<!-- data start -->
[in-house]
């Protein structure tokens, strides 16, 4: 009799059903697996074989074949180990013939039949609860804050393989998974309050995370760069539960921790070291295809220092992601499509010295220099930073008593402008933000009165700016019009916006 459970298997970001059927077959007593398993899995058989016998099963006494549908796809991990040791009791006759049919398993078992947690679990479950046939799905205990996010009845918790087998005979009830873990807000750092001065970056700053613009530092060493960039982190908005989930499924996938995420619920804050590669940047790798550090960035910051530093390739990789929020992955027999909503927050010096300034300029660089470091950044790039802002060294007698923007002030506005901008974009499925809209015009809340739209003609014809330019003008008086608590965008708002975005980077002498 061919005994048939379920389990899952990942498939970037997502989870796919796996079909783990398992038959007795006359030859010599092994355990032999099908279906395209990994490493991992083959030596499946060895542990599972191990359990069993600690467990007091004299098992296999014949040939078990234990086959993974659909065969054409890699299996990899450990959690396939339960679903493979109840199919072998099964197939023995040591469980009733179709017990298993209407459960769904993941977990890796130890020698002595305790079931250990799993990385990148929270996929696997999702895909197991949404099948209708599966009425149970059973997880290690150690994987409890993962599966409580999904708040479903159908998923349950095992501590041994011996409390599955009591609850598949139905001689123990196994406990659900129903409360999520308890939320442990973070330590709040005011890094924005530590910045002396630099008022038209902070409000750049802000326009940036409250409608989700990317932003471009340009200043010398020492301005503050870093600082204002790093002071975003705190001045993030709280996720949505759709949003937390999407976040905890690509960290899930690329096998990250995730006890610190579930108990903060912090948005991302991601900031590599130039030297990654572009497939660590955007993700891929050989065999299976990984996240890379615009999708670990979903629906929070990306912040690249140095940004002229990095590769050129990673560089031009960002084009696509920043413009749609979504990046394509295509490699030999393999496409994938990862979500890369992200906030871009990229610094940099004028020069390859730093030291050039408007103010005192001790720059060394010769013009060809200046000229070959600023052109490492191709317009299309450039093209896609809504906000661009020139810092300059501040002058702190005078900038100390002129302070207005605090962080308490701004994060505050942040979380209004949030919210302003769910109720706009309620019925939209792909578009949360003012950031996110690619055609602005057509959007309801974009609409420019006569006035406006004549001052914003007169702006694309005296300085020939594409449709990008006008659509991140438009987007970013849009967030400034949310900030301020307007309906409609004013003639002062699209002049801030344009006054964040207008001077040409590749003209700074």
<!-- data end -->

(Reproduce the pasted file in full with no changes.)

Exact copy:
[in-house]
């Protein structure tokens, strides 16, 4: 009799059903697996074989074949180990013939039949609860804050393989998974309050995370760069539960921790070291295809220092992601499509010295220099930073008593402008933000009165700016019009916006 459970298997970001059927077959007593398993899995058989016998099963006494549908796809991990040791009791006759049919398993078992947690679990479950046939799905205990996010009845918790087998005979009830873990807000750092001065970056700053613009530092060493960039982190908005989930499924996938995420619920804050590669940047790798550090960035910051530093390739990789929020992955027999909503927050010096300034300029660089470091950044790039802002060294007698923007002030506005901008974009499925809209015009809340739209003609014809330019003008008086608590965008708002975005980077002498 061919005994048939379920389990899952990942498939970037997502989870796919796996079909783990398992038959007795006359030859010599092994355990032999099908279906395209990994490493991992083959030596499946060895542990599972191990359990069993600690467990007091004299098992296999014949040939078990234990086959993974659909065969054409890699299996990899450990959690396939339960679903493979109840199919072998099964197939023995040591469980009733179709017990298993209407459960769904993941977990890796130890020698002595305790079931250990799993990385990148929270996929696997999702895909197991949404099948209708599966009425149970059973997880290690150690994987409890993962599966409580999904708040479903159908998923349950095992501590041994011996409390599955009591609850598949139905001689123990196994406990659900129903409360999520308890939320442990973070330590709040005011890094924005530590910045002396630099008022038209902070409000750049802000326009940036409250409608989700990317932003471009340009200043010398020492301005503050870093600082204002790093002071975003705190001045993030709280996720949505759709949003937390999407976040905890690509960290899930690329096998990250995730006890610190579930108990903060912090948005991302991601900031590599130039030297990654572009497939660590955007993700891929050989065999299976990984996240890379615009999708670990979903629906929070990306912040690249140095940004002229990095590769050129990673560089031009960002084009696509920043413009749609979504990046394509295509490699030999393999496409994938990862979500890369992200906030871009990229610094940099004028020069390859730093030291050039408007103010005192001790720059060394010769013009060809200046000229070959600023052109490492191709317009299309450039093209896609809504906000661009020139810092300059501040002058702190005078900038100390002129302070207005605090962080308490701004994060505050942040979380209004949030919210302003769910109720706009309620019925939209792909578009949360003012950031996110690619055609602005057509959007309801974009609409420019006569006035406006004549001052914003007169702006694309005296300085020939594409449709990008006008659509991140438009987007970013849009967030400034949310900030301020307007309906409609004013003639002062699209002049801030344009006054964040207008001077040409590749003209700074």